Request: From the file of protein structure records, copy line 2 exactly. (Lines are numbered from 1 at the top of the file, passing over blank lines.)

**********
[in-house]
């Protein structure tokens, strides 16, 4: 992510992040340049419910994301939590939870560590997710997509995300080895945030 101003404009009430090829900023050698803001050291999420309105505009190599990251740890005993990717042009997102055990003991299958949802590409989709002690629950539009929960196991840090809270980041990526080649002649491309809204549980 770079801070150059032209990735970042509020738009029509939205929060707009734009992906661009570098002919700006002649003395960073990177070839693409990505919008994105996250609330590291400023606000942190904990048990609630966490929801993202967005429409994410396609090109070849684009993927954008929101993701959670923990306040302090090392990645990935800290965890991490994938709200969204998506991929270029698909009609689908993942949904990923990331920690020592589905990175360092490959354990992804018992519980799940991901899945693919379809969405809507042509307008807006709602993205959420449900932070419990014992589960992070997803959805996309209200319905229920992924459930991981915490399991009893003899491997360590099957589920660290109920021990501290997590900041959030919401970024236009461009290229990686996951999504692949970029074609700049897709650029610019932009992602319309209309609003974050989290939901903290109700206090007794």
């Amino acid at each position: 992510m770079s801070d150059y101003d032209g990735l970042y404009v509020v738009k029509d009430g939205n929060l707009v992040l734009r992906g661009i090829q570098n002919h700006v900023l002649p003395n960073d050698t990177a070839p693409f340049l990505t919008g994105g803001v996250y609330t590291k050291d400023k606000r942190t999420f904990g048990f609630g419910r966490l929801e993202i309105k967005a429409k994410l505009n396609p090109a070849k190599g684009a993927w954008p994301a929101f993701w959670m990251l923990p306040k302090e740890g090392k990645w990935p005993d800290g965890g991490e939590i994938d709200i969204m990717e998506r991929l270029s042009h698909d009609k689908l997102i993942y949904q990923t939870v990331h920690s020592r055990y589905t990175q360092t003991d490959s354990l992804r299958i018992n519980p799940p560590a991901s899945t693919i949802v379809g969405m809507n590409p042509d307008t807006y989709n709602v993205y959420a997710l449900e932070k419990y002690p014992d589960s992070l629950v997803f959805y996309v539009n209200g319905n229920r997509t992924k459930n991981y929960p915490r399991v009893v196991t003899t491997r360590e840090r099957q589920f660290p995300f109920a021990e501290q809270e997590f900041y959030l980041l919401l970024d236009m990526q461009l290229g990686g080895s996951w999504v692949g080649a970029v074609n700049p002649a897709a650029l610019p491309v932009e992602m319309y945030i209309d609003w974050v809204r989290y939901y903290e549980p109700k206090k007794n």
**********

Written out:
């Protein structure tokens, strides 16, 4: 992510992040340049419910994301939590939870560590997710997509995300080895945030 101003404009009430090829900023050698803001050291999420309105505009190599990251740890005993990717042009997102055990003991299958949802590409989709002690629950539009929960196991840090809270980041990526080649002649491309809204549980 770079801070150059032209990735970042509020738009029509939205929060707009734009992906661009570098002919700006002649003395960073990177070839693409990505919008994105996250609330590291400023606000942190904990048990609630966490929801993202967005429409994410396609090109070849684009993927954008929101993701959670923990306040302090090392990645990935800290965890991490994938709200969204998506991929270029698909009609689908993942949904990923990331920690020592589905990175360092490959354990992804018992519980799940991901899945693919379809969405809507042509307008807006709602993205959420449900932070419990014992589960992070997803959805996309209200319905229920992924459930991981915490399991009893003899491997360590099957589920660290109920021990501290997590900041959030919401970024236009461009290229990686996951999504692949970029074609700049897709650029610019932009992602319309209309609003974050989290939901903290109700206090007794």